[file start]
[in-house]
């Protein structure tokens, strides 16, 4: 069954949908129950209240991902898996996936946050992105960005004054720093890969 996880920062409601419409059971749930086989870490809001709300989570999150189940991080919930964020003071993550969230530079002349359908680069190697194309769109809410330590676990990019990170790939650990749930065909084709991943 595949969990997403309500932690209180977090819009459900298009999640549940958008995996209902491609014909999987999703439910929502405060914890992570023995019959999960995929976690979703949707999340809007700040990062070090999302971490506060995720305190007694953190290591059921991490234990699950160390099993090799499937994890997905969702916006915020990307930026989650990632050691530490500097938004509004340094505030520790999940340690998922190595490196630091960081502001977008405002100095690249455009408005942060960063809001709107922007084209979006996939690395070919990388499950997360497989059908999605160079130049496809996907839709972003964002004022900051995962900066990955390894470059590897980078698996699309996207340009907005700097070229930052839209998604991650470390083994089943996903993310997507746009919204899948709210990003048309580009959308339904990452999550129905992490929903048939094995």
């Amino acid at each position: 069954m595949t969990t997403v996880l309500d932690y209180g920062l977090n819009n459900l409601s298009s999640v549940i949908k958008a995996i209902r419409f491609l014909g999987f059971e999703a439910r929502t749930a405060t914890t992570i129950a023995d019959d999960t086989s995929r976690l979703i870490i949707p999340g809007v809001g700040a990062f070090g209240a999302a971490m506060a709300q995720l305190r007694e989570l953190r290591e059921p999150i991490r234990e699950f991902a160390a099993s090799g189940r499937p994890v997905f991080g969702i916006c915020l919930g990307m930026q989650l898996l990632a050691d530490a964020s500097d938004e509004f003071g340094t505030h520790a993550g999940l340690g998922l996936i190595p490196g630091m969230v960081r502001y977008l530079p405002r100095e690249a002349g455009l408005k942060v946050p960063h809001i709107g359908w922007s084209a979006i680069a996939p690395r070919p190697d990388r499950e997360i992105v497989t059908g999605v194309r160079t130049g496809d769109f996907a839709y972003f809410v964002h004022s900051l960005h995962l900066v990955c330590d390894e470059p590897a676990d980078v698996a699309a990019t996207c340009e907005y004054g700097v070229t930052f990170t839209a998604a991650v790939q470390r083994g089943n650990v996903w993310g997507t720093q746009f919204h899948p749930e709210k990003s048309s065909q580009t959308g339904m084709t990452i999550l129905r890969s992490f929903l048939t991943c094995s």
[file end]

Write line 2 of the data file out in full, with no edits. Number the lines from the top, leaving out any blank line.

């Protein structure tokens, strides 16, 4: 069954949908129950209240991902898996996936946050992105960005004054720093890969 996880920062409601419409059971749930086989870490809001709300989570999150189940991080919930964020003071993550969230530079002349359908680069190697194309769109809410330590676990990019990170790939650990749930065909084709991943 595949969990997403309500932690209180977090819009459900298009999640549940958008995996209902491609014909999987999703439910929502405060914890992570023995019959999960995929976690979703949707999340809007700040990062070090999302971490506060995720305190007694953190290591059921991490234990699950160390099993090799499937994890997905969702916006915020990307930026989650990632050691530490500097938004509004340094505030520790999940340690998922190595490196630091960081502001977008405002100095690249455009408005942060960063809001709107922007084209979006996939690395070919990388499950997360497989059908999605160079130049496809996907839709972003964002004022900051995962900066990955390894470059590897980078698996699309996207340009907005700097070229930052839209998604991650470390083994089943996903993310997507746009919204899948709210990003048309580009959308339904990452999550129905992490929903048939094995």